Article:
CONGRESSWOMAN ELISE STEFANIK
On Monday, May 16, 2016, the House will consider H.R. 1150, Frank R. Wolf International Religious Freedom Act of 2015, under suspension of the rules. H.R. 1150 was introduced on February 27, 2015 by Rep. Chris Smith (R-NJ) and was referred to the Committee on Foreign Affairs, as well as Financial Services and Oversight and Government Reform. The Foreign Affairs Committee ordered the bill reported in the Nature of a Substitute by Unanimous Consent on April 20, 2016.
H.R. 1150 would amend the International Religious Freedom Act of 1998 to improve the ability of the United States to advance religious freedom globally through enhanced diplomacy, training, counterterrorism, and foreign assistance efforts, and through stronger and more flexible political responses to religious freedom violations and violent extremism worldwide.
Specifically, H.R. 1150 would:
The International Religious Freedom Act of 1998, authored by Frank Wolf, made the promotion and protection of religious freedom a U.S. foreign policy priority. In order to monitor religious persecution, the bill created the U.S. Commission on International Religious Freedom, an Office of Religious freedom within the Department of State that is headed by an Ambassador-at-Large, and a Special Advisor on International Religious Freedom within the National Security Council.
According to the bill sponsor, “The bill we passed fifteen years ago needs to be updated to match the new challenges of the 21st century. That is what we are doing with this bill—the Frank Wolf International Religious Freedom Act of 2015. We honor the author of the landmark International Religious Freedom Act by upgrading the tools, training, and resources used by the Administration to advance this fundamental freedom.”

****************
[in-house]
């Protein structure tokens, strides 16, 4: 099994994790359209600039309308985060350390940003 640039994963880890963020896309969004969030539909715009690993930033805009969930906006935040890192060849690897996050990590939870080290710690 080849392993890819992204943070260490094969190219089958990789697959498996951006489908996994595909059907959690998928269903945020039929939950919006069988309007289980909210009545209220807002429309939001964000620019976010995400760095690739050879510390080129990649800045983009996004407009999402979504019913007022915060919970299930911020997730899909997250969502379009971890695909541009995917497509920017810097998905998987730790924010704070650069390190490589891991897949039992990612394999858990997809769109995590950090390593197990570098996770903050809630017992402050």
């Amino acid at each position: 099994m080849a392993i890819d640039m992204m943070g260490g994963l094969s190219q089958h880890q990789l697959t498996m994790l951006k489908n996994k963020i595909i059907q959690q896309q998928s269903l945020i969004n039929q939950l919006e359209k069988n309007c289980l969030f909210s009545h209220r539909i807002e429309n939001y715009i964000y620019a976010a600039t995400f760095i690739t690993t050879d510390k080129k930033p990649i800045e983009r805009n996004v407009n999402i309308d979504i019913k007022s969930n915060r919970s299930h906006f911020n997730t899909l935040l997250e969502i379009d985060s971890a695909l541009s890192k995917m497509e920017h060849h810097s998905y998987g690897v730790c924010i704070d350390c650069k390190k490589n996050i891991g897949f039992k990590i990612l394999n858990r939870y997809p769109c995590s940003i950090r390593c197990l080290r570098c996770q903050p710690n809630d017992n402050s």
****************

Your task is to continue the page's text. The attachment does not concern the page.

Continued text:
See “The Frank Wolf International Religious Freedom Act,” April 15, 2016.
The Congressional Budget Office (CBO) estimates that enacting H.R. 1150 would cost $1 million in 2017, less than $500,000 each year over the 2018-2021 period, and would total $2 million over the 2017-2021 period; such spending would be subject to the availability of appropriated funds. Pay-as-you-go procedures do not apply because enacting H.R. 1150 would not affect direct spending or revenues. CBO estimates that enacting H.R. 1150 would not increase net direct spending or on-budget deficits in any of the four consecutive 10-year periods beginning in 2027.
For questions or further information please contact Molly Newell with the House Republican Policy Committee by email or at 2-1374.